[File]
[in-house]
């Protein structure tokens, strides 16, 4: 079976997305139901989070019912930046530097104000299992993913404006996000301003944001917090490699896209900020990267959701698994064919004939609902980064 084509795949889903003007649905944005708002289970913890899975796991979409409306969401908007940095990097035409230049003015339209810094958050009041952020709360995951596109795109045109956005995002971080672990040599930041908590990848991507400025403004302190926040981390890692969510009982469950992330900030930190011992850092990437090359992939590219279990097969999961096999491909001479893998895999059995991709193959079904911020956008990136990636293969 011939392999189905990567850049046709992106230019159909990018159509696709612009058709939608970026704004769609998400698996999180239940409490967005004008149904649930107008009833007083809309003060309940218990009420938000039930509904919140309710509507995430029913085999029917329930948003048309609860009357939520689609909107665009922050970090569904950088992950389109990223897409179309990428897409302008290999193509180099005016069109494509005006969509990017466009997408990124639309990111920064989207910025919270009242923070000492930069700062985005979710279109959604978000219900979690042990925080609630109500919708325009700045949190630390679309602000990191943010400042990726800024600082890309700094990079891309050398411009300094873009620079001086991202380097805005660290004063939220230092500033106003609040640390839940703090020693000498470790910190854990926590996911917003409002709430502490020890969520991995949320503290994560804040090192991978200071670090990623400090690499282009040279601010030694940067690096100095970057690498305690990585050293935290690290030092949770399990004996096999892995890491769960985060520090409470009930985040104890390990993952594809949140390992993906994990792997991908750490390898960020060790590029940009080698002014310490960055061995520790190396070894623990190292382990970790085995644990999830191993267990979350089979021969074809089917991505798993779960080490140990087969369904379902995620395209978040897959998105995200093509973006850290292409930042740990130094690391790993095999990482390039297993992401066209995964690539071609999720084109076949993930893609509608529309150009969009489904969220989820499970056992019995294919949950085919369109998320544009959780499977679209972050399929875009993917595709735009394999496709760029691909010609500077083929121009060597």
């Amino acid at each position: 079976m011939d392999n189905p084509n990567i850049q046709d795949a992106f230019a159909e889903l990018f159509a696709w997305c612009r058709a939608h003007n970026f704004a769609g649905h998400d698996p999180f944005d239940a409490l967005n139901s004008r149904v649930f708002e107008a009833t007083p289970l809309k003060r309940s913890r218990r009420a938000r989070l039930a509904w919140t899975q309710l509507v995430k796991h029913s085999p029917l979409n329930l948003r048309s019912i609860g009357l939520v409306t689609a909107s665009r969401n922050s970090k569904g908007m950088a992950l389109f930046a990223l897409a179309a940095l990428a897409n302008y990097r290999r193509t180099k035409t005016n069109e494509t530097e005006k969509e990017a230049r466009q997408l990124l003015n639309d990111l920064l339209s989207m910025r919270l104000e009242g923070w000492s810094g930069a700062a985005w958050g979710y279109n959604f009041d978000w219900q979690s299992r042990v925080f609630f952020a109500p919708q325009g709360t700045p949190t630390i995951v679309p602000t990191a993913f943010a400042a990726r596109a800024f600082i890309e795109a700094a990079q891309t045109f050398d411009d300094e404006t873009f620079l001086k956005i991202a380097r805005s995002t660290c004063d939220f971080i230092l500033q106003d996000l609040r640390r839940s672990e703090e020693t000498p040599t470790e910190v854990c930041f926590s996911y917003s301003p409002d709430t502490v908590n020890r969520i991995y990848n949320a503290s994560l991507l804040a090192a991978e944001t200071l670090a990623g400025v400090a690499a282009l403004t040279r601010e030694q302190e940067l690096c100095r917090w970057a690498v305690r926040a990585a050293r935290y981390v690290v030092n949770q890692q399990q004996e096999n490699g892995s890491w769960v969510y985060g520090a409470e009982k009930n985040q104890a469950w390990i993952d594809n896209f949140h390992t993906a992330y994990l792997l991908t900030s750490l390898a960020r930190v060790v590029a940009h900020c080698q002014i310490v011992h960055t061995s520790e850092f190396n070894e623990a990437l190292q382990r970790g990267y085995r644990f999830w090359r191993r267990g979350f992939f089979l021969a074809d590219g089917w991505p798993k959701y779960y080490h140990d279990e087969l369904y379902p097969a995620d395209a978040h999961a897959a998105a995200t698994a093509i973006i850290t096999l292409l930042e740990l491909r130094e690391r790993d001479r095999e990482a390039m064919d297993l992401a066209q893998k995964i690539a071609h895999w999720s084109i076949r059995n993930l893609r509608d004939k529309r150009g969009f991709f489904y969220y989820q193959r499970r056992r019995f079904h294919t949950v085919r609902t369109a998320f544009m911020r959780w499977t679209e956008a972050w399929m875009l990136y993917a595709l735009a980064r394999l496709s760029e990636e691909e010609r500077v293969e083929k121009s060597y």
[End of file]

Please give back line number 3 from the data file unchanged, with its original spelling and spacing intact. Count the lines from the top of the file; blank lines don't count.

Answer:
């Amino acid at each position: 079976m011939d392999n189905p084509n990567i850049q046709d795949a992106f230019a159909e889903l990018f159509a696709w997305c612009r058709a939608h003007n970026f704004a769609g649905h998400d698996p999180f944005d239940a409490l967005n139901s004008r149904v649930f708002e107008a009833t007083p289970l809309k003060r309940s913890r218990r009420a938000r989070l039930a509904w919140t899975q309710l509507v995430k796991h029913s085999p029917l979409n329930l948003r048309s019912i609860g009357l939520v409306t689609a909107s665009r969401n922050s970090k569904g908007m950088a992950l389109f930046a990223l897409a179309a940095l990428a897409n302008y990097r290999r193509t180099k035409t005016n069109e494509t530097e005006k969509e990017a230049r466009q997408l990124l003015n639309d990111l920064l339209s989207m910025r919270l104000e009242g923070w000492s810094g930069a700062a985005w958050g979710y279109n959604f009041d978000w219900q979690s299992r042990v925080f609630f952020a109500p919708q325009g709360t700045p949190t630390i995951v679309p602000t990191a993913f943010a400042a990726r596109a800024f600082i890309e795109a700094a990079q891309t045109f050398d411009d300094e404006t873009f620079l001086k956005i991202a380097r805005s995002t660290c004063d939220f971080i230092l500033q106003d996000l609040r640390r839940s672990e703090e020693t000498p040599t470790e910190v854990c930041f926590s996911y917003s301003p409002d709430t502490v908590n020890r969520i991995y990848n949320a503290s994560l991507l804040a090192a991978e944001t200071l670090a990623g400025v400090a690499a282009l403004t040279r601010e030694q302190e940067l690096c100095r917090w970057a690498v305690r926040a990585a050293r935290y981390v690290v030092n949770q890692q399990q004996e096999n490699g892995s890491w769960v969510y985060g520090a409470e009982k009930n985040q104890a469950w390990i993952d594809n896209f949140h390992t993906a992330y994990l792997l991908t900030s750490l390898a960020r930190v060790v590029a940009h900020c080698q002014i310490v011992h960055t061995s520790e850092f190396n070894e623990a990437l190292q382990r970790g990267y085995r644990f999830w090359r191993r267990g979350f992939f089979l021969a074809d590219g089917w991505p798993k959701y779960y080490h140990d279990e087969l369904y379902p097969a995620d395209a978040h999961a897959a998105a995200t698994a093509i973006i850290t096999l292409l930042e740990l491909r130094e690391r790993d001479r095999e990482a390039m064919d297993l992401a066209q893998k995964i690539a071609h895999w999720s084109i076949r059995n993930l893609r509608d004939k529309r150009g969009f991709f489904y969220y989820q193959r499970r056992r019995f079904h294919t949950v085919r609902t369109a998320f544009m911020r959780w499977t679209e956008a972050w399929m875009l990136y993917a595709l735009a980064r394999l496709s760029e990636e691909e010609r500077v293969e083929k121009s060597y």